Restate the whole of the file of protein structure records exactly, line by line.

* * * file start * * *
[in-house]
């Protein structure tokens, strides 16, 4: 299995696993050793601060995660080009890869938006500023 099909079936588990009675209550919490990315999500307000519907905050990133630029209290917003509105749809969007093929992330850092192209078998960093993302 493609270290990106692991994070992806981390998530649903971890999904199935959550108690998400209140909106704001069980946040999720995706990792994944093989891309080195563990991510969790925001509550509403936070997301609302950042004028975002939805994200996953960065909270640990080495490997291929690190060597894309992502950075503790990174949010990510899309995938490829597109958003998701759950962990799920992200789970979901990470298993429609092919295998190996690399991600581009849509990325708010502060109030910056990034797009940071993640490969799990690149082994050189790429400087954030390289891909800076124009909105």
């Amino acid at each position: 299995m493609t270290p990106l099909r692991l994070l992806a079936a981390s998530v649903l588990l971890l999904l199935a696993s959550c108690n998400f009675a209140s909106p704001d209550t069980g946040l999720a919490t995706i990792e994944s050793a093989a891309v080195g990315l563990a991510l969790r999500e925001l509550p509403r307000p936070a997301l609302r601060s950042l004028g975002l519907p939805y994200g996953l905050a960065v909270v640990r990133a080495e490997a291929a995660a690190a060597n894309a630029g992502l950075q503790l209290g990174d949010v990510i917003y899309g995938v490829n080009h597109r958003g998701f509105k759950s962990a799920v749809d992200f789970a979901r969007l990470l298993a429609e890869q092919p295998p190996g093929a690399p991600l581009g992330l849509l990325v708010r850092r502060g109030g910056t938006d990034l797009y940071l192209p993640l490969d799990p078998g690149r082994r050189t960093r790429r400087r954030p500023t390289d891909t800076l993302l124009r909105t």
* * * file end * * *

[in-house]
């Protein structure tokens, strides 16, 4: 299995696993050793601060995660080009890869938006500023 099909079936588990009675209550919490990315999500307000519907905050990133630029209290917003509105749809969007093929992330850092192209078998960093993302 493609270290990106692991994070992806981390998530649903971890999904199935959550108690998400209140909106704001069980946040999720995706990792994944093989891309080195563990991510969790925001509550509403936070997301609302950042004028975002939805994200996953960065909270640990080495490997291929690190060597894309992502950075503790990174949010990510899309995938490829597109958003998701759950962990799920992200789970979901990470298993429609092919295998190996690399991600581009849509990325708010502060109030910056990034797009940071993640490969799990690149082994050189790429400087954030390289891909800076124009909105």
């Amino acid at each position: 299995m493609t270290p990106l099909r692991l994070l992806a079936a981390s998530v649903l588990l971890l999904l199935a696993s959550c108690n998400f009675a209140s909106p704001d209550t069980g946040l999720a919490t995706i990792e994944s050793a093989a891309v080195g990315l563990a991510l969790r999500e925001l509550p509403r307000p936070a997301l609302r601060s950042l004028g975002l519907p939805y994200g996953l905050a960065v909270v640990r990133a080495e490997a291929a995660a690190a060597n894309a630029g992502l950075q503790l209290g990174d949010v990510i917003y899309g995938v490829n080009h597109r958003g998701f509105k759950s962990a799920v749809d992200f789970a979901r969007l990470l298993a429609e890869q092919p295998p190996g093929a690399p991600l581009g992330l849509l990325v708010r850092r502060g109030g910056t938006d990034l797009y940071l192209p993640l490969d799990p078998g690149r082994r050189t960093r790429r400087r954030p500023t390289d891909t800076l993302l124009r909105t």